Rejoice and be glad, 0 Virgin Mary,

For the Lord is truly risen. 

Let us pray.

O God, Who by the rising of Thy Son, our Lord Jesus Christ, hath vouchsafed to fill the world with joy : grant, we beseech Thee, that by His Mother, the Virgin Mary, we may attain the joys of eternal life. Through the same, &c.

In 596, during Easter-time, a pestilence was ravaging Rome, and St. Gregory the Great appointed a procession to be held to avert the scourge. On the day appointed he came with his clergy at dawn to the church of Ara Ccdi and, bearing in his hand the picture of our Lady attributed to St. Luke, he set out in procession to St. Peter's. But whilst passing what was then called the Castle or Mole of Hadrian, voices were heard high up in the air singing Regina Ccdi. The holy Pope, astonished and enraptured, replied with a loud voice : Ora pro nobis Deum. Alleluia. At that moment an Angel shining with a glorious light appeared and sheathed the sword of pestilence in its scabbard. The plague ceased from that day. The name was then changed from that of the Emperor to the Castle of San Angelo, and the heavenly words were inscribed on the roof of the church of Ara Caeli. In memory of the event the religious of that convent used to sing the Antiphon whenever any public procession passed their church. This simple anthem is one burst of joy which recalls the exultation which filled the heart of our ever dear and blessed Lady when, on that Resurrection Day, she first saw her Son in the glory of the new life. The Angels share in this joy and call upon us to join with them in the heavenly song of Alleluia.


From the first Vespers of Trinity Sunday to None on the Saturday before the first Sunday of Advent.

Mother of Mercy, Hail, 0 gentle Queen ; our Life, our Sweetness, and our Hope, all hail.

Children of Eve, to thee we cry from our sad banishment; to thee we send our sighs, weeping and mourning in this tearful vale.

Come, then, our Advocate; 0 turn to us those pitying eyes of thine. And our long exile past, show us at last Jesus, of thy pure womb the Fruit Divine.

O Virgin Mary! 

Mother blest ! 

O holiest!

O sweetest, gentlest, holiset !

Pray for us, &c. 

That we may, &c.

O Almighty and Eternal God, Who hath prepared by the cooperation of the Holy Ghost the body and soul of the Virgin-mother Mary as an abode worthy for Thy Son, grant that we who rejoice in her commemoration, may by her kind intercession be freed from present evils and from death eternal. Through the same Christ our Lord. Amen.

This Antiphon is sung for six months in the year. It is generally attributed to the Benedictine monk, Herman Con-tractus. St. Bernard, it is said, added the last invocation during a visit to the Abbey of Affligheim. The Antiphon, which is expanded at length by St. Alphonsus, in " The Glories of Mary," is very sweet. Its fragrance lingers over our soul when, at the end of a long day, or at the end of any hour, we place our prayers in Mary's hands, that she, the pure and glorious one, may offer it with all the power of a Mother's love to her God, to that Son, the blessed Fruit of her womb. Thus do we put all under her care ; and we go to Jesus, the Door of Life Eternal, through her, the appointed Gate. All for Jesus through Mary, as one of her servants used to say. Our prayers coming through her hands will be doubly acceptable to her Son ; and we shall be the sooner heard for the reverence He has for His Mother.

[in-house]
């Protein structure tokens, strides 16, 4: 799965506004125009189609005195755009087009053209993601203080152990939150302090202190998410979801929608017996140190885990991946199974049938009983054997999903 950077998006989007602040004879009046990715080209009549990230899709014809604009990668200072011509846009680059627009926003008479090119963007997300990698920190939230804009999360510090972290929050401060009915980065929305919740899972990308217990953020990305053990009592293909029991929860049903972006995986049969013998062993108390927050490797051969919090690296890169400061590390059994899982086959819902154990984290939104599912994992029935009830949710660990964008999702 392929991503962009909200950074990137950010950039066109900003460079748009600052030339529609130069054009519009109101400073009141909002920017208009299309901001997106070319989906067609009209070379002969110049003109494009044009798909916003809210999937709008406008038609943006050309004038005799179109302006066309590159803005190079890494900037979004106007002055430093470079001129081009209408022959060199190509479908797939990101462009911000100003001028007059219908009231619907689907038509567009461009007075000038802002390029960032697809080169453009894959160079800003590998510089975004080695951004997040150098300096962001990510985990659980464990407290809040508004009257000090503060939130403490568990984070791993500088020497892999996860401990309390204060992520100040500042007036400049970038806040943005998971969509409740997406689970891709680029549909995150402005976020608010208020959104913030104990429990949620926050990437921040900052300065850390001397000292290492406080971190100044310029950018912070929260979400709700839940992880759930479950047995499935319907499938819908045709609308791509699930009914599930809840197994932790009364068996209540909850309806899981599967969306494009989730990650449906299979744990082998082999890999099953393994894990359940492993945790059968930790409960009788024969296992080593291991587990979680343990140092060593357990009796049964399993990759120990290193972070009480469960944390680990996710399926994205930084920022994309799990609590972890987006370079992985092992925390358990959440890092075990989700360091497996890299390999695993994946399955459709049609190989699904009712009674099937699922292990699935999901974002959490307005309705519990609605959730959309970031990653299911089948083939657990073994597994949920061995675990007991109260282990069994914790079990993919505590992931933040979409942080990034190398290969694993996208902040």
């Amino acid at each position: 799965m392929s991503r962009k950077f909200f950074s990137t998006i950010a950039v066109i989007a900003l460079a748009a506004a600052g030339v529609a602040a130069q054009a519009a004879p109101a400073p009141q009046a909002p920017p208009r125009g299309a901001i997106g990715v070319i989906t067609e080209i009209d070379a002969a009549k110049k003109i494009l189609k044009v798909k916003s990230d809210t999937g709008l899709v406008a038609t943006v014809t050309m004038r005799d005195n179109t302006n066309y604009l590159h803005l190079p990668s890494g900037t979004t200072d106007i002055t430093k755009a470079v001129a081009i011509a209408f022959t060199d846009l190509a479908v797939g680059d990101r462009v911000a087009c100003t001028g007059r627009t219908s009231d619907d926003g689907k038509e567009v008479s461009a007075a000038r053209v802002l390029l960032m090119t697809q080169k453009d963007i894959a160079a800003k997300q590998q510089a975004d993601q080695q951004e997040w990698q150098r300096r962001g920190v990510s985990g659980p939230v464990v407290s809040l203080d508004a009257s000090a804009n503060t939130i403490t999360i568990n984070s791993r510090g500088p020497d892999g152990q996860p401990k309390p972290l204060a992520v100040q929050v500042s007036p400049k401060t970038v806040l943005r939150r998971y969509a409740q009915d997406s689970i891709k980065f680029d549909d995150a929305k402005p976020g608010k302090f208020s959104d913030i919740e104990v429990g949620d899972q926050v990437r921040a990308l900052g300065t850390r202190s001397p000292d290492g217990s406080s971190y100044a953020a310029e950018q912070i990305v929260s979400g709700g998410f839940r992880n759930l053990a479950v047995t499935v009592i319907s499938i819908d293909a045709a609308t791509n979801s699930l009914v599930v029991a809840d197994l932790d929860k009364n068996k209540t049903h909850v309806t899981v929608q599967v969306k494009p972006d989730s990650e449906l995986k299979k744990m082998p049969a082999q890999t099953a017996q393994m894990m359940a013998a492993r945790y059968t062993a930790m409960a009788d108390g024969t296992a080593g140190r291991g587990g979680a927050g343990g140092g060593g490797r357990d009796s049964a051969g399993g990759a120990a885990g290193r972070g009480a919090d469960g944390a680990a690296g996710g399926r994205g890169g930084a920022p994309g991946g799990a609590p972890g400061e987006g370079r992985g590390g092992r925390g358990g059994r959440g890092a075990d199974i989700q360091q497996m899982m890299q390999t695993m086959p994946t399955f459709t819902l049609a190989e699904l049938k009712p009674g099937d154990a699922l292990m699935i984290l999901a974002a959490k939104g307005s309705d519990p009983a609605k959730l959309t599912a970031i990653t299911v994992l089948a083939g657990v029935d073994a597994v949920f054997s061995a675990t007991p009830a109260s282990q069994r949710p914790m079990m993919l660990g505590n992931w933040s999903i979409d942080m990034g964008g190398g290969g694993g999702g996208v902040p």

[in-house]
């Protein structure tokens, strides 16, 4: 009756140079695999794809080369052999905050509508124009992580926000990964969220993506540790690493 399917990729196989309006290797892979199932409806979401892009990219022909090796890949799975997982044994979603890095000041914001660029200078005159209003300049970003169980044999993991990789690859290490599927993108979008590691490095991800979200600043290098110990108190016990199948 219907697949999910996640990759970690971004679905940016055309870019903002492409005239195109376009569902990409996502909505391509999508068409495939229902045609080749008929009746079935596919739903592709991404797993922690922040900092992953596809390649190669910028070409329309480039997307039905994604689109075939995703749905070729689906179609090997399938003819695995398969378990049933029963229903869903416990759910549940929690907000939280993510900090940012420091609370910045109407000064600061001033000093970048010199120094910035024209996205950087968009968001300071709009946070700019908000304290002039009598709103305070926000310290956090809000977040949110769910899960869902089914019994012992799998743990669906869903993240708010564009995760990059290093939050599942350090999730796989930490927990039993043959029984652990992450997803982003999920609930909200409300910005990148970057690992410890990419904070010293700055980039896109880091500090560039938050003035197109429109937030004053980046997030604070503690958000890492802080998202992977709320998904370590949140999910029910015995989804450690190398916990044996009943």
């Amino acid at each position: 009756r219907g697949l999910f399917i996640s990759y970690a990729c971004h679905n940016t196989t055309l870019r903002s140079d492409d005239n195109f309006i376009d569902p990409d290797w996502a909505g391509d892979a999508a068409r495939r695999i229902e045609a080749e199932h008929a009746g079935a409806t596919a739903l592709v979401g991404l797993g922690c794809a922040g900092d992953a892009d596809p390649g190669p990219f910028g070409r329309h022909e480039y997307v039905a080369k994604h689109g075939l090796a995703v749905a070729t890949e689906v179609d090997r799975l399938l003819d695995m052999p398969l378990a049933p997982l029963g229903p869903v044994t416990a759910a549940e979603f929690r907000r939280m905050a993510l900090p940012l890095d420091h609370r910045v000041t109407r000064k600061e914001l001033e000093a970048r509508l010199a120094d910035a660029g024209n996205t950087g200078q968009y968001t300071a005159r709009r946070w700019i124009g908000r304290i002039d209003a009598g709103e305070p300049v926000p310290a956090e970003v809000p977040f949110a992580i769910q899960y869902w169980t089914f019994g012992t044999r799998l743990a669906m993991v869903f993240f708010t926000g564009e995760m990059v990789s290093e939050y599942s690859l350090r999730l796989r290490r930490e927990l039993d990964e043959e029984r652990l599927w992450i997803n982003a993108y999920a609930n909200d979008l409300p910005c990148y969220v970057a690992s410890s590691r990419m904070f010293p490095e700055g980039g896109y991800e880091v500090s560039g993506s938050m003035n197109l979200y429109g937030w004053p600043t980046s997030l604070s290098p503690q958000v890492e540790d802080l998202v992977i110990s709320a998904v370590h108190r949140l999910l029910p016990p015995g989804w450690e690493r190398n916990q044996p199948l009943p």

At the end of the Antiphon is said :—

May the Divine assistance remain with us alway. Amen.


And this closes the Office. We began by calling on God to come to our aid. He has heard our prayer, now as always. So we conclude by asking that His help should be ever with us; for His grace is sufficient to free us from present evils and from death eternal, and to bring to us the joys of life eternal. This powerful assistance, which the Divine Goodness has given to men, is the love of Mary, the Mother of Divine grace, exalted by her Son to be the Refuge of sinners and the Help of the afflicted. She is the appointed channel of the grace of our Lord Jesus Christ to man ; for having given us our Saviour, she gives us all things in Him.


In respect of which Pope Leo X. has granted to all persons who, after saying the Office, shall devoutly recite it on their knees, forgiveness of the shortcomings and faults of human weakness committed by them in saying the Office.

To the most holy and undivided Trinity :
To the Manhood of our Lord Jesus Christ crucified :
To the fruitful Virginity of the most blessed and most glorious Mary, always a virgin :
And to the whole body of all the Saints :
Be praise everlasting, honour and glory from all creatures :
And to us the forgiveness of all our sins. World without end. Amen.

Blessed be the womb of the Virgin Mary which bore the Son of the Eternal Father.

And blessed be the breasts that gave suck to Christ the Lord.



From - The Little Office of Our Lady; a treatise theoretical, practical, and exegetical - Taunton, Ethelred L. (Ethelred Luke), 1857-1907